> to detect "bad" style. Also, it would be an easy task to create an 
> @AutoFinal local transform which could then be automatically applied 
> using a compiler customizer. I think going further with a dedicated 
> compiler flag would be a later step if such a local transform became 
> extremely popular.
> [1] 

> <>
>      1. Deduce the type of final fields from their assigned value:
>      2. class Foo {
>         final device = new PrinterDevice(...) // device field will
>         have type PrinterDevice instead of Object when reflection is
>         used on class Foo
>         }
>         Rationale: While IntelliJ does a good job at deducing the type
>         of final fields, it would still be better if the Groovy
>         language itself would use the more specialized type here, for
>         e.g. reflection purposes
> With @Typechecked or @CompileStatic type inferencing is going to be in 
> play. During debugging the runtime type is going to be available. What 
> "reflective purposes" did you have in mind?
>      1. Introduce a "var" (o.s.) keyword that allows deduction of type
>         through assignment:
>         var device = new PrinterDevice(...) // device variable will
>         have type PrinterDevice without the need to explictely state that
>         Rationale: This is a well known feature of other languages,
>         that reduces the need to explictely define the type of variables.
> How is this different to the current type inferencing?
>      1. Always allow ctor calls without new keyword:
>         final foo = Foo("abc") // creates a new Foo instance by
>         calling Foo class ctor with signature
>         Rationale: new keyword was necessary in C++ to distinguish
>         heap vs stack variable allocation. No such need exists in
>         Groovy, so the keyword just clutters the source code. Naming
>         convention of method names being always lowercase prevents
>         name clashes with methods.
>  A partial solution to this is available via @Newify. As far as I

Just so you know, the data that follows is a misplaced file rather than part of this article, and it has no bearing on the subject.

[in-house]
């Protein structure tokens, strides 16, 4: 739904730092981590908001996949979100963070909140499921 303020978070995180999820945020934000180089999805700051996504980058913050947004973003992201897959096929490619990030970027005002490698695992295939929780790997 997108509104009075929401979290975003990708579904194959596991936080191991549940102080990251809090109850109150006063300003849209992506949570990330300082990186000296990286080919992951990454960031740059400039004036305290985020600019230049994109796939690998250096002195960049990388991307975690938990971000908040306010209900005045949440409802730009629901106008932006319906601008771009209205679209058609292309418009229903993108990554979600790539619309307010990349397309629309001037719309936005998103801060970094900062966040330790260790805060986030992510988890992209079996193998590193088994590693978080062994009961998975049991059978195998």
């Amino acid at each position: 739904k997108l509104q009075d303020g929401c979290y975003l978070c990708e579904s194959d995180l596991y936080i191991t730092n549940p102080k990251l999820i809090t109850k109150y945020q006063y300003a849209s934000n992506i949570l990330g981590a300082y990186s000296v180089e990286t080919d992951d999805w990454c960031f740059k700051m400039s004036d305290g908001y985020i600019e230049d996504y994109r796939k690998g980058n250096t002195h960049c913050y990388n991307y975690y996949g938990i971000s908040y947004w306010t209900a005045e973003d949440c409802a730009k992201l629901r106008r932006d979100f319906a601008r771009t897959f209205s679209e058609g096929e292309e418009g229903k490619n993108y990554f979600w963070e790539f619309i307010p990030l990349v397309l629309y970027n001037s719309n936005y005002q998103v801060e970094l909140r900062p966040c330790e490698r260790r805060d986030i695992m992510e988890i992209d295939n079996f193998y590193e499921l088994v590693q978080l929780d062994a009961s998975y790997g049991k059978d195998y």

> know, @Newify hasn't been super popular, so we'd need to think 
> carefully about introducing this.
>      1. "Variable plus Name" support: One of the most useful macros I
>         used in C++ was NV(x), where I passed a variable, and created
>         a NamedVariable instance, which was automatically passed the
>         name and the value of the variable (through simple macro
>         stringify). I would love to see something similar in Groovy.
>         Rationale: Most important application is DRY creation of debug
>         output, e.g.:  println NV(longVariableName)  // equivalent
>         result to println "longVariableName=$longVariableName" avoding
>         the potential classical copy & paste error
>         "longVariableName=$longrVariableName"
> Sounds like a possible candidate for using Macros?
>      1. Support break/continue to work as if a closure was a block
>         construct, e.g. through an annotation on the Closure parameter:
>         sqe.forEachRow("select * from PERSON") { final row ->
>         if(row.TAG == 0) { continue } // Move to next iteration in
>         forEachRow iteration over PERSON table
>         if(row.TAG == 1) { break } // Return form closure & return
>         from forEachRow (effectively stopping to iterate over PERSON
>         table rows, continuing after the method call)
>         }
>         Rationale: Groovy's support for giving a Closure as the last
>         argument outside of the parameter brackets is one of its most
>         neat features. Supporting break/continue with expected (least
>         surprise) semantics inside of such closures, would make this
>         feature complete.
>         (Note: I have implemented support for a "BreakLoopException"
>         in my code, so that the closure body can signal a break to
>         e.g. forEachRow, but that is still quite an akward solution,
>         that breaks the illusion that forEachRow works like a regular
>         for-each statement)
> Non-local transfers (break/continue/non-local returns) have been 
> discussed before[1] but perhaps worth revisiting now that Scala 
> supports the non-local return approach using Exceptions[2] and Kotlin 
> has labelled returns in lambda functions[3]. The main issue to keep in 
> mind would be backwards compatibility/breaking changes.
> [1] 
> <>
> [2] 
> <>
> [3] 
> <>
>      1. CompileStatic byte code call compatibility with Java: I have
>         included this, since I saw it on the mailing list here, and I
>         always tell everyone that Groovy is basically a drop in
>         replacement for Java, which in this case, if obfuscation is
>         part of the game, does not seem to be the case (in addition my
>         son has also started to mod Minecraft a bit, and I wanted to
>         use this to introduce him to Groovy - after he has suffered
>         through a bit of Java ;-) ).
> There are definitely edge cases where @CompileStatic falls back to 
> dynamic calls which we want to improve.
>     mg